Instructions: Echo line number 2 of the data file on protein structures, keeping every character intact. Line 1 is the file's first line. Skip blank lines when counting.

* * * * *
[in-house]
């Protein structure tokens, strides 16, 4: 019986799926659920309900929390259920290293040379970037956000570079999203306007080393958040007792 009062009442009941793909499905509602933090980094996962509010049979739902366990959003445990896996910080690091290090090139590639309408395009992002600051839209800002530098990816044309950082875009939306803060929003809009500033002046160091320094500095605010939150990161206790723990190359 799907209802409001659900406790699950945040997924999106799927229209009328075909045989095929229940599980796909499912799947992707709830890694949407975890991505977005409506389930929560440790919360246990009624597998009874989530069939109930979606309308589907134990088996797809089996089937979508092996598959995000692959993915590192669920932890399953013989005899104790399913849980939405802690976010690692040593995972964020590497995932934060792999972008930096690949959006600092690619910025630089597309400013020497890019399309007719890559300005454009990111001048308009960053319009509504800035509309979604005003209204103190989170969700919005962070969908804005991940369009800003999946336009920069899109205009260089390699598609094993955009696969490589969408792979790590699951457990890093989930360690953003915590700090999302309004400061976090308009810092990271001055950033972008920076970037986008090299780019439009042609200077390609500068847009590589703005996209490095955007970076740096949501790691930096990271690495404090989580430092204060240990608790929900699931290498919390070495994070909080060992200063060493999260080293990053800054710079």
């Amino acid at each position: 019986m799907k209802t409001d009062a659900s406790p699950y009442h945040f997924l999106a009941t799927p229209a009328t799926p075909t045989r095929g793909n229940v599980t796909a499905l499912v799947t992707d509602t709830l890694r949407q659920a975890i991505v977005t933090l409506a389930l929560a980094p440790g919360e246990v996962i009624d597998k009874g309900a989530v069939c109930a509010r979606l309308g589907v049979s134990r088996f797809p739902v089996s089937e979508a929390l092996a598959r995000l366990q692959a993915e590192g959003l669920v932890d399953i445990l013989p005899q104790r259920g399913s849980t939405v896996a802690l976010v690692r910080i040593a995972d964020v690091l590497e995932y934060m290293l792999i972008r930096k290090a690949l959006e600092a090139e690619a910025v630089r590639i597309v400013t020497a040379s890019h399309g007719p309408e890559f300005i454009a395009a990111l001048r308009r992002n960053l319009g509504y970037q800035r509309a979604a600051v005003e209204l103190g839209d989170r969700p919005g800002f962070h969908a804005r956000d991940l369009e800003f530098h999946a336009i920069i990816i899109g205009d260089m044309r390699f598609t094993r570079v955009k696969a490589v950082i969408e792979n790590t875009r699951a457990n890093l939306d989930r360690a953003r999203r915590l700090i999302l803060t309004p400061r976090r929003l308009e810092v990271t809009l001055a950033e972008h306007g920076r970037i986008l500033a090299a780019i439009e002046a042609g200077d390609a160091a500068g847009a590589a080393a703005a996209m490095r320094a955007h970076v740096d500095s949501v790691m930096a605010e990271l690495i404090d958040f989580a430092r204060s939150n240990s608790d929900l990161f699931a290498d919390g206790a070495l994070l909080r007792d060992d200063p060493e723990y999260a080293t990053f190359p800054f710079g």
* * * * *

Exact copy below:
């Protein structure tokens, strides 16, 4: 019986799926659920309900929390259920290293040379970037956000570079999203306007080393958040007792 009062009442009941793909499905509602933090980094996962509010049979739902366990959003445990896996910080690091290090090139590639309408395009992002600051839209800002530098990816044309950082875009939306803060929003809009500033002046160091320094500095605010939150990161206790723990190359 799907209802409001659900406790699950945040997924999106799927229209009328075909045989095929229940599980796909499912799947992707709830890694949407975890991505977005409506389930929560440790919360246990009624597998009874989530069939109930979606309308589907134990088996797809089996089937979508092996598959995000692959993915590192669920932890399953013989005899104790399913849980939405802690976010690692040593995972964020590497995932934060792999972008930096690949959006600092690619910025630089597309400013020497890019399309007719890559300005454009990111001048308009960053319009509504800035509309979604005003209204103190989170969700919005962070969908804005991940369009800003999946336009920069899109205009260089390699598609094993955009696969490589969408792979790590699951457990890093989930360690953003915590700090999302309004400061976090308009810092990271001055950033972008920076970037986008090299780019439009042609200077390609500068847009590589703005996209490095955007970076740096949501790691930096990271690495404090989580430092204060240990608790929900699931290498919390070495994070909080060992200063060493999260080293990053800054710079």